Syntax Issue 10
Denver Syntax
  gale acuff

When Miss Hooker's not looking I slip back
into the Sunday School classroom to ask
her if she'll be my girlfriend even though
she's plenty old, maybe 25, to
my 9 but I'm in love so I don't care
because love is bigger than ciphering
or take-aways or multiplication
or division and numbers aren't that real
anyway, not like people are, or they're
real in a different way, like Jesus or
God or the Holy Ghost. I'm not too sure
because I'm still a kid, in the third grade
and I've got about nine more years to go

before I graduate and know it all
--they'll give me a paper that will prove it,
a sheepskin, it's called, and I'll wear a robe
and a funny hat with a swinging string
and I'll march up the aisle and then climb steps
and walk on stage and wait my turn and take
it from the principal, I guess, or the
President of the United States at
the time, and all this to music, and my
father and mother and maybe my dog
will be sitting in the audience, in
folding chairs, and applauding and crying,
well maybe Mother but maybe Father,
too, if he's drunk, and my dog might arf arf
and maybe I'll wave. And somewhere out there

is Miss Hooker, my Sunday School teacher,
who will be--but I failed arithmetic
in second grade--34, and she'll be
waiting for me to shake my father's hand
and to be kissed by Mother and my dog
can shake hands, too, but he's not much of a
kisser, and Miss Hooker and I will find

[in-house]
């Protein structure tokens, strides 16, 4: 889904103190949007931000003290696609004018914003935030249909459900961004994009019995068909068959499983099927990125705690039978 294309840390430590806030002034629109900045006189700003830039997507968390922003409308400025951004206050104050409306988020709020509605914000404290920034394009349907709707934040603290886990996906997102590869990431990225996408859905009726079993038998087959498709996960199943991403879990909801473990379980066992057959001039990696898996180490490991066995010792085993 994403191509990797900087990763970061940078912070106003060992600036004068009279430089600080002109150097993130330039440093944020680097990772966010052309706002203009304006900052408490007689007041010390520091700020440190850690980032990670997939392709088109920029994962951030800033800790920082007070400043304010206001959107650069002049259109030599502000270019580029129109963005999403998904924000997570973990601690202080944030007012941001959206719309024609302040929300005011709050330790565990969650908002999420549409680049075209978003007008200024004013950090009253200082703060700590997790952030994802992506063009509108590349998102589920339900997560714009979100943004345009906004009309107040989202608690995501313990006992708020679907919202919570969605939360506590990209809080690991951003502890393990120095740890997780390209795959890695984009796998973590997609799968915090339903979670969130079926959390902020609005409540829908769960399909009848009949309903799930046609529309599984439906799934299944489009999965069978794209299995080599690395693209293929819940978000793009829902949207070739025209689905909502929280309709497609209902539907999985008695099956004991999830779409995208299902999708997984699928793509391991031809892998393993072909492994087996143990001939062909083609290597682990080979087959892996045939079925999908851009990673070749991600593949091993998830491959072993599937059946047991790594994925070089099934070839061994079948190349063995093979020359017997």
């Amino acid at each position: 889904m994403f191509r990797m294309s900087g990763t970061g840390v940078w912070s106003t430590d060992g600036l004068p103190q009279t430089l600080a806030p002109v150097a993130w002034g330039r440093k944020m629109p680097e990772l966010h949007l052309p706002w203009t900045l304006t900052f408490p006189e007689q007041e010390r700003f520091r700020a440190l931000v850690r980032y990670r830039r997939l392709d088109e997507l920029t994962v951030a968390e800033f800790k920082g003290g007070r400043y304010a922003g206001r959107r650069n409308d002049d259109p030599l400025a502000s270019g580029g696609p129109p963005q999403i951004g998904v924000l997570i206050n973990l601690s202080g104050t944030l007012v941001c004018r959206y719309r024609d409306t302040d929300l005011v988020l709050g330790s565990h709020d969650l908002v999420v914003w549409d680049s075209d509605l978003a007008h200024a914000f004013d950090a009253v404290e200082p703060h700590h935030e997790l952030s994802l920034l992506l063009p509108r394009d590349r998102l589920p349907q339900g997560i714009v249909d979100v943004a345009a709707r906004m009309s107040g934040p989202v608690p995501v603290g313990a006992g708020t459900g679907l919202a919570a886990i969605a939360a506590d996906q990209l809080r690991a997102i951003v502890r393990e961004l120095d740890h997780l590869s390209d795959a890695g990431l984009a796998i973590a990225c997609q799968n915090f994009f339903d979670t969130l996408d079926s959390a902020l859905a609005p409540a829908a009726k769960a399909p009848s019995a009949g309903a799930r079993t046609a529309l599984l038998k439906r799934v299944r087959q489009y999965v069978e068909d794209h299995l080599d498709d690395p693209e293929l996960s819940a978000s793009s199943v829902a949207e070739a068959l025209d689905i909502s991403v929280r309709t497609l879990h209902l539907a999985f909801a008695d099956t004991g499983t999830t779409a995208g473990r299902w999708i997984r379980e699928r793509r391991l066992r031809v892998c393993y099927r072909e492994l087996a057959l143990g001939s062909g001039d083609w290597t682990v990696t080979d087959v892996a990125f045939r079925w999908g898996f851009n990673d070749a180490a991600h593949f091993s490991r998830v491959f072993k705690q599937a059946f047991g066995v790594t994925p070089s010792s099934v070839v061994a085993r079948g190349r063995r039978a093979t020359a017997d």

each other in the crowd, and another
good word for crowd is throng, I learned that in
school last week but I'm sorry to say not
much more, and she'll say, Congratulations,
, which will sound like I love you to me,
and I'll say, Thank you, Miss Hooker, because
though I'll know her first name by then I won't
know whether I should use it or not but
she'll take my hand and I'll look right in her

eyes to see what I wish her mouth would say
as if the words were boiling to the top
like beans and I hope they come together
as If you ask me to marry you now
I'll do it
. But when we're alone in class

and she says, Why, Gale, there you are again,
I thought you'd left with the other children,
what can I do for you
? I don't know what
to say except, Can I erase the board
for you and then clap the erasers and
stack the hymnals back on your desk and
close the window and walk you to your car?

Those aren't the words of love I meant to say

but I'm nervous, what with her red hair and
green eyes and the mole on her nose and those
freckles--if I connected the dots then
we'd be there until next Sunday but that's
love, which is better than education
or a story from the Bible, saving,
of course, David and Goliath, and that
Lazarus, come forth!--maybe not better
but almost as good. Miss Hooker says, Why,
that's very kind of you
, so I clean up
and walk her to her car, and open her
door and look away as she settles in
so I don't see her legs and any more
of what I'm not supposed to know but that's
not her fault, and when she's in I slam it
and take a chance, like guessing the answer
in arithmetic, I love you, but her
window was rolled up, I forgot, so she
rolls it down and asks, What was that you said,
and God comes to me and gives me courage
so I repeat, I love you, Miss Hooker,
and keep my eyes on her eyes when they're not
on her freckles or both lips and she says
Why, I love you, too, you sweet boy, see you
next week
, and I stand clear as she drives off
and I don't move until she's out of sight
and what's left is dust and heat and exhaust.
I don't know how to top it next week so

I might ask her to marry me then and
if she says no then in another week
I'll ask her if she can wait at least 'til
I'm old enough and not marry any
other man, not that I'm one now but I'm
counting. If she says no again I'll just
pray like Hell every night she'll be mine
one day. Or maybe she's mine already
and this is as far as love goes but I
don't think so. We still have to multiply.